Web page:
Embedding Ethics Education in Clinical Clerkships by Identifying Clinical Ethics Competencies: The Vanderbilt Experience.
The clinical clerkships in medical school are the first formal opportunity for trainees to apply bioethics concepts to clinical encounters. These clerkships are also typically trainees' first sustained exposure to the "reality" of working in clinical teams and the full force of the challenges and ethical tensions of clinical care. We have developed a specialized, embedded ethics curriculum for Vanderbilt University medical students during their second (clerkship) year to address the unique experience of trainees' first exposure to clinical care. Our embedded curriculum is centered around core "ethics competencies" specific to the clerkship: for Medicine, advanced planning and end-of-life discussions; for Surgery, informed consent; for Pediatrics, the patient-family-provider triad; for Obstetrics and Gynecology, women's autonomy, unborn child's interests, and partner's rights; and for Neurology/Psychiatry, decision-making capacity. In this paper, we present the rationale for these competencies, how we integrated them into the clerkships, and how we assessed these competencies. We also review the additional ethical issues that have been identified by rotating students in each clerkship and discuss our strategies for continued evolution of our ethics curriculum.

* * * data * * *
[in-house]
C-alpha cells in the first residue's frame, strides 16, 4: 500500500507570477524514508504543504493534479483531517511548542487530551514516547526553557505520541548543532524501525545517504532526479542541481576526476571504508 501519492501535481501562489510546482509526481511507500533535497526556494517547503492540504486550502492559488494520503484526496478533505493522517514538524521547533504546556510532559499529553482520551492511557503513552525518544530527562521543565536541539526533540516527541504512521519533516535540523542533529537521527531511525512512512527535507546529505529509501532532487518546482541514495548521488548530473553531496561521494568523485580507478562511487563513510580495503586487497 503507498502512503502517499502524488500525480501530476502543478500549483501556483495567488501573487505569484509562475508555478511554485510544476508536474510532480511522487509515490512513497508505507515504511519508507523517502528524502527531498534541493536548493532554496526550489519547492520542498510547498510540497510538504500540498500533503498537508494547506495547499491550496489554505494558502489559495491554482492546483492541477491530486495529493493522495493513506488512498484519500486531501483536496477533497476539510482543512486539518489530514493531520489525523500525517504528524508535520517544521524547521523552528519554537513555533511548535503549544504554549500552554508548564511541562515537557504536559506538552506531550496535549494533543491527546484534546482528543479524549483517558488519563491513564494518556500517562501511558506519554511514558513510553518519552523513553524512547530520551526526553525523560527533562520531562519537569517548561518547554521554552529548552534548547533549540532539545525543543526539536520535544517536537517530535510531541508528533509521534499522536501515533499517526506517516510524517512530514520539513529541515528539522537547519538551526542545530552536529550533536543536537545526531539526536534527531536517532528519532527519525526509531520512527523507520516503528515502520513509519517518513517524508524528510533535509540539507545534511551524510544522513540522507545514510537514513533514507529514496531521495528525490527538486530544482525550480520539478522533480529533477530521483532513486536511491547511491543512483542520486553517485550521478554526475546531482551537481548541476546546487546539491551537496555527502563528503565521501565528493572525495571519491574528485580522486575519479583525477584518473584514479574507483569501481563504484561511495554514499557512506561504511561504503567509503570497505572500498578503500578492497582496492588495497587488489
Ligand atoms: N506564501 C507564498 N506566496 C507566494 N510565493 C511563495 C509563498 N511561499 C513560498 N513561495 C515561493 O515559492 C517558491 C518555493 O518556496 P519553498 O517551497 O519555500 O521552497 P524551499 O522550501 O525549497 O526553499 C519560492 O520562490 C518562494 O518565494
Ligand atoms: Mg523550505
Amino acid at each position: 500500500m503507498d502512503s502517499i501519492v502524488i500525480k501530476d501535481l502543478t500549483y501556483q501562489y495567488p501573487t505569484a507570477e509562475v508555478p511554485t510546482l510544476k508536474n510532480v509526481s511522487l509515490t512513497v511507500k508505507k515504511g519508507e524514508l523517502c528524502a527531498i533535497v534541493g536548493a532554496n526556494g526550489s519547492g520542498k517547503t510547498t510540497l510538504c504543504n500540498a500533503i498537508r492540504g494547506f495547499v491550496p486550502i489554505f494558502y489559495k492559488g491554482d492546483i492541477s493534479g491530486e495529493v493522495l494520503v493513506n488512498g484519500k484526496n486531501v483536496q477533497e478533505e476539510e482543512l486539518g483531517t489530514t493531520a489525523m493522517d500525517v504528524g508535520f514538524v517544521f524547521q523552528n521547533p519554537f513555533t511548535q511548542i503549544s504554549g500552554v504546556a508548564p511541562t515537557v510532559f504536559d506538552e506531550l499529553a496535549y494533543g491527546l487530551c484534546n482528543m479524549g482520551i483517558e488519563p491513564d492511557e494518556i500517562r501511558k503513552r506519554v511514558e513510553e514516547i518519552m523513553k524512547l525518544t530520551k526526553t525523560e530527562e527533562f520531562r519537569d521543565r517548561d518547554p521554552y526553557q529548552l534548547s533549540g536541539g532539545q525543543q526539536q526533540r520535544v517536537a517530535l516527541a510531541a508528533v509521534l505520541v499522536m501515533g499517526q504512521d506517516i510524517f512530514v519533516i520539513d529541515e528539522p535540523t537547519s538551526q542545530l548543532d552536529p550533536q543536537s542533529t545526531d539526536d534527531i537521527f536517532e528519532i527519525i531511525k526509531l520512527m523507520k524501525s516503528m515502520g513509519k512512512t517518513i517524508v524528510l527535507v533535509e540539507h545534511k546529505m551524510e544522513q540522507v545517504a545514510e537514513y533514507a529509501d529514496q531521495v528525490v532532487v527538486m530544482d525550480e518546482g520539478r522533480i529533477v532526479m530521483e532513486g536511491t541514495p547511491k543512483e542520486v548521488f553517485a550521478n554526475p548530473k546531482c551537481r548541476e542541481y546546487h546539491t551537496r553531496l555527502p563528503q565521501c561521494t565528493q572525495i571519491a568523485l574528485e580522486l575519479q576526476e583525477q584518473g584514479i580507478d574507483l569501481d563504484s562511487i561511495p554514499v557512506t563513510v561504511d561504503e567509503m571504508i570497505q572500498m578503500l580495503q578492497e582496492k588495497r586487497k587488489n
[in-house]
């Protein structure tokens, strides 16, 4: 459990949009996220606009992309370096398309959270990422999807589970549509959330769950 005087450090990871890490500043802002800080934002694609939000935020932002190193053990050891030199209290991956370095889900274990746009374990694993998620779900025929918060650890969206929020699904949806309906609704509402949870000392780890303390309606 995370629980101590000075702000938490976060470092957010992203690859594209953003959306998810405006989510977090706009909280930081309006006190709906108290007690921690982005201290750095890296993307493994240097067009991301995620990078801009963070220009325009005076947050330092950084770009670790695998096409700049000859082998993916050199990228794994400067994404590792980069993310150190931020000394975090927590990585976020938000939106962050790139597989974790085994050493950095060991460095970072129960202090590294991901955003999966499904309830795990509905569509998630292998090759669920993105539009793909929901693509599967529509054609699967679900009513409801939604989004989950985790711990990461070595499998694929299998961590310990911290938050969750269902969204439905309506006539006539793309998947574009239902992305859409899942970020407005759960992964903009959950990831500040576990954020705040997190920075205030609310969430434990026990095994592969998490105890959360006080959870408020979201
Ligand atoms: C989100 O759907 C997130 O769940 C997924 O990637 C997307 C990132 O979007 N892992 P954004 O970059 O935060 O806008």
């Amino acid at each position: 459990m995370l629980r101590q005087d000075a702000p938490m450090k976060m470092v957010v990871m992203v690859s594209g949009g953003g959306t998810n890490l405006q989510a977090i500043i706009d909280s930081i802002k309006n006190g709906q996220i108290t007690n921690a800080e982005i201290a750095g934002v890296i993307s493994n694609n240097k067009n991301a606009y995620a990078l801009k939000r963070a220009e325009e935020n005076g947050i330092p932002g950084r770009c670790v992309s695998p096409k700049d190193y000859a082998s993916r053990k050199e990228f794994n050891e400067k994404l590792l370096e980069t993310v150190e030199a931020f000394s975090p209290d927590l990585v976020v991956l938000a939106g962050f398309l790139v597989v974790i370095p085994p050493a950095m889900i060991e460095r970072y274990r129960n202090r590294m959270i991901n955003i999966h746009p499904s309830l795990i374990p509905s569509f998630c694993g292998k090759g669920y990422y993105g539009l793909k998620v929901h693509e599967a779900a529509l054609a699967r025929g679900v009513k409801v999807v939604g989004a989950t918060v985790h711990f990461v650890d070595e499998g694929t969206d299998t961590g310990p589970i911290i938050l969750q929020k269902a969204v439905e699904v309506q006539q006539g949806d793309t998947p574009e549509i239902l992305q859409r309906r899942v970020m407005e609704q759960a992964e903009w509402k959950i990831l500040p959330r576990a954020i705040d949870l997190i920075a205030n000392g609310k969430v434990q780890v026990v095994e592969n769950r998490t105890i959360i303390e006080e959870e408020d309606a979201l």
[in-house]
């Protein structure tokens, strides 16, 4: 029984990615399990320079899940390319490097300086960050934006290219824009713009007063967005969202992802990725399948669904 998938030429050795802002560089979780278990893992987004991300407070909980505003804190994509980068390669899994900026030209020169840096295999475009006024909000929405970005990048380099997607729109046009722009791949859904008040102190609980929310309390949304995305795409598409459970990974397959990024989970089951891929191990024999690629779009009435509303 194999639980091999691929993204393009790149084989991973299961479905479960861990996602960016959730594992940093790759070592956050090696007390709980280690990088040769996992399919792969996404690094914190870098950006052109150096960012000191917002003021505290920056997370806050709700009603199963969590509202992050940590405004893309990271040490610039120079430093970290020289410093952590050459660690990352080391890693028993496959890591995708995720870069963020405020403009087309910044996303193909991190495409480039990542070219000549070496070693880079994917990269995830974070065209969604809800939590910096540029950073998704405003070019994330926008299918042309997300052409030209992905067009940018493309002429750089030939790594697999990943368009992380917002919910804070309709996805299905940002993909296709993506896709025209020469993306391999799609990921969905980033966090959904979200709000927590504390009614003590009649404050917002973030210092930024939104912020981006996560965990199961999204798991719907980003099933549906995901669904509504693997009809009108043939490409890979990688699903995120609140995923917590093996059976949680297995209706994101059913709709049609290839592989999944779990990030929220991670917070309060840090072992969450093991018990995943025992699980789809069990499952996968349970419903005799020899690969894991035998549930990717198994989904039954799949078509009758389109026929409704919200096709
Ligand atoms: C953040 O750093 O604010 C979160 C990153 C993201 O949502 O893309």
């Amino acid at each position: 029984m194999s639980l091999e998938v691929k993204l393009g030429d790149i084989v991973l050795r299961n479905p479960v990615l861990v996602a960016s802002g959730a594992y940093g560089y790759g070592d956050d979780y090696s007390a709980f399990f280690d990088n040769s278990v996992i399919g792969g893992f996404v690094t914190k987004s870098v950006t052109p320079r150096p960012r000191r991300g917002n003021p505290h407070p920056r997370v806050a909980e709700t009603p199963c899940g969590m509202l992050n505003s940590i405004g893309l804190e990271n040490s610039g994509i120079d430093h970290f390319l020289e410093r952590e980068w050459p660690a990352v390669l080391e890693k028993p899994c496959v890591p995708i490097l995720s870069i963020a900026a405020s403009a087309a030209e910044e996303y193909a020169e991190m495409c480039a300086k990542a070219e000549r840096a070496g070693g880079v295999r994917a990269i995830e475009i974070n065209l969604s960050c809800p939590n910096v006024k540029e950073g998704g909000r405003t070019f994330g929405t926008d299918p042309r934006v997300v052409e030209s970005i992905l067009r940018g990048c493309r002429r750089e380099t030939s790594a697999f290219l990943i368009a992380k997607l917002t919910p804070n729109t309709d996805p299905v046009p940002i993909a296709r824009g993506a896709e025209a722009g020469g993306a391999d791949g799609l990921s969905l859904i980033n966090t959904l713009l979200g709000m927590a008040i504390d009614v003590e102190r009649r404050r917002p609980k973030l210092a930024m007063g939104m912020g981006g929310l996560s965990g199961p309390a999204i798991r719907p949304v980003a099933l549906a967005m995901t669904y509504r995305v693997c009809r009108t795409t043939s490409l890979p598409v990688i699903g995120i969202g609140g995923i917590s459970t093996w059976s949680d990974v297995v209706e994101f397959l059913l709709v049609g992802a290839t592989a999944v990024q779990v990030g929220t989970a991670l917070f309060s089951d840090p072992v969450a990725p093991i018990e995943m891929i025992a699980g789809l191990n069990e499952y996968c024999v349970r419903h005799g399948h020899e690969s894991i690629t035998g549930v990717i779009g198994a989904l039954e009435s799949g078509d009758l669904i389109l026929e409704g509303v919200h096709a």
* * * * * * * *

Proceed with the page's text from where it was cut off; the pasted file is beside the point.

Langerman, A; Cutrer, WB; Yakes, EA; Meador, KG
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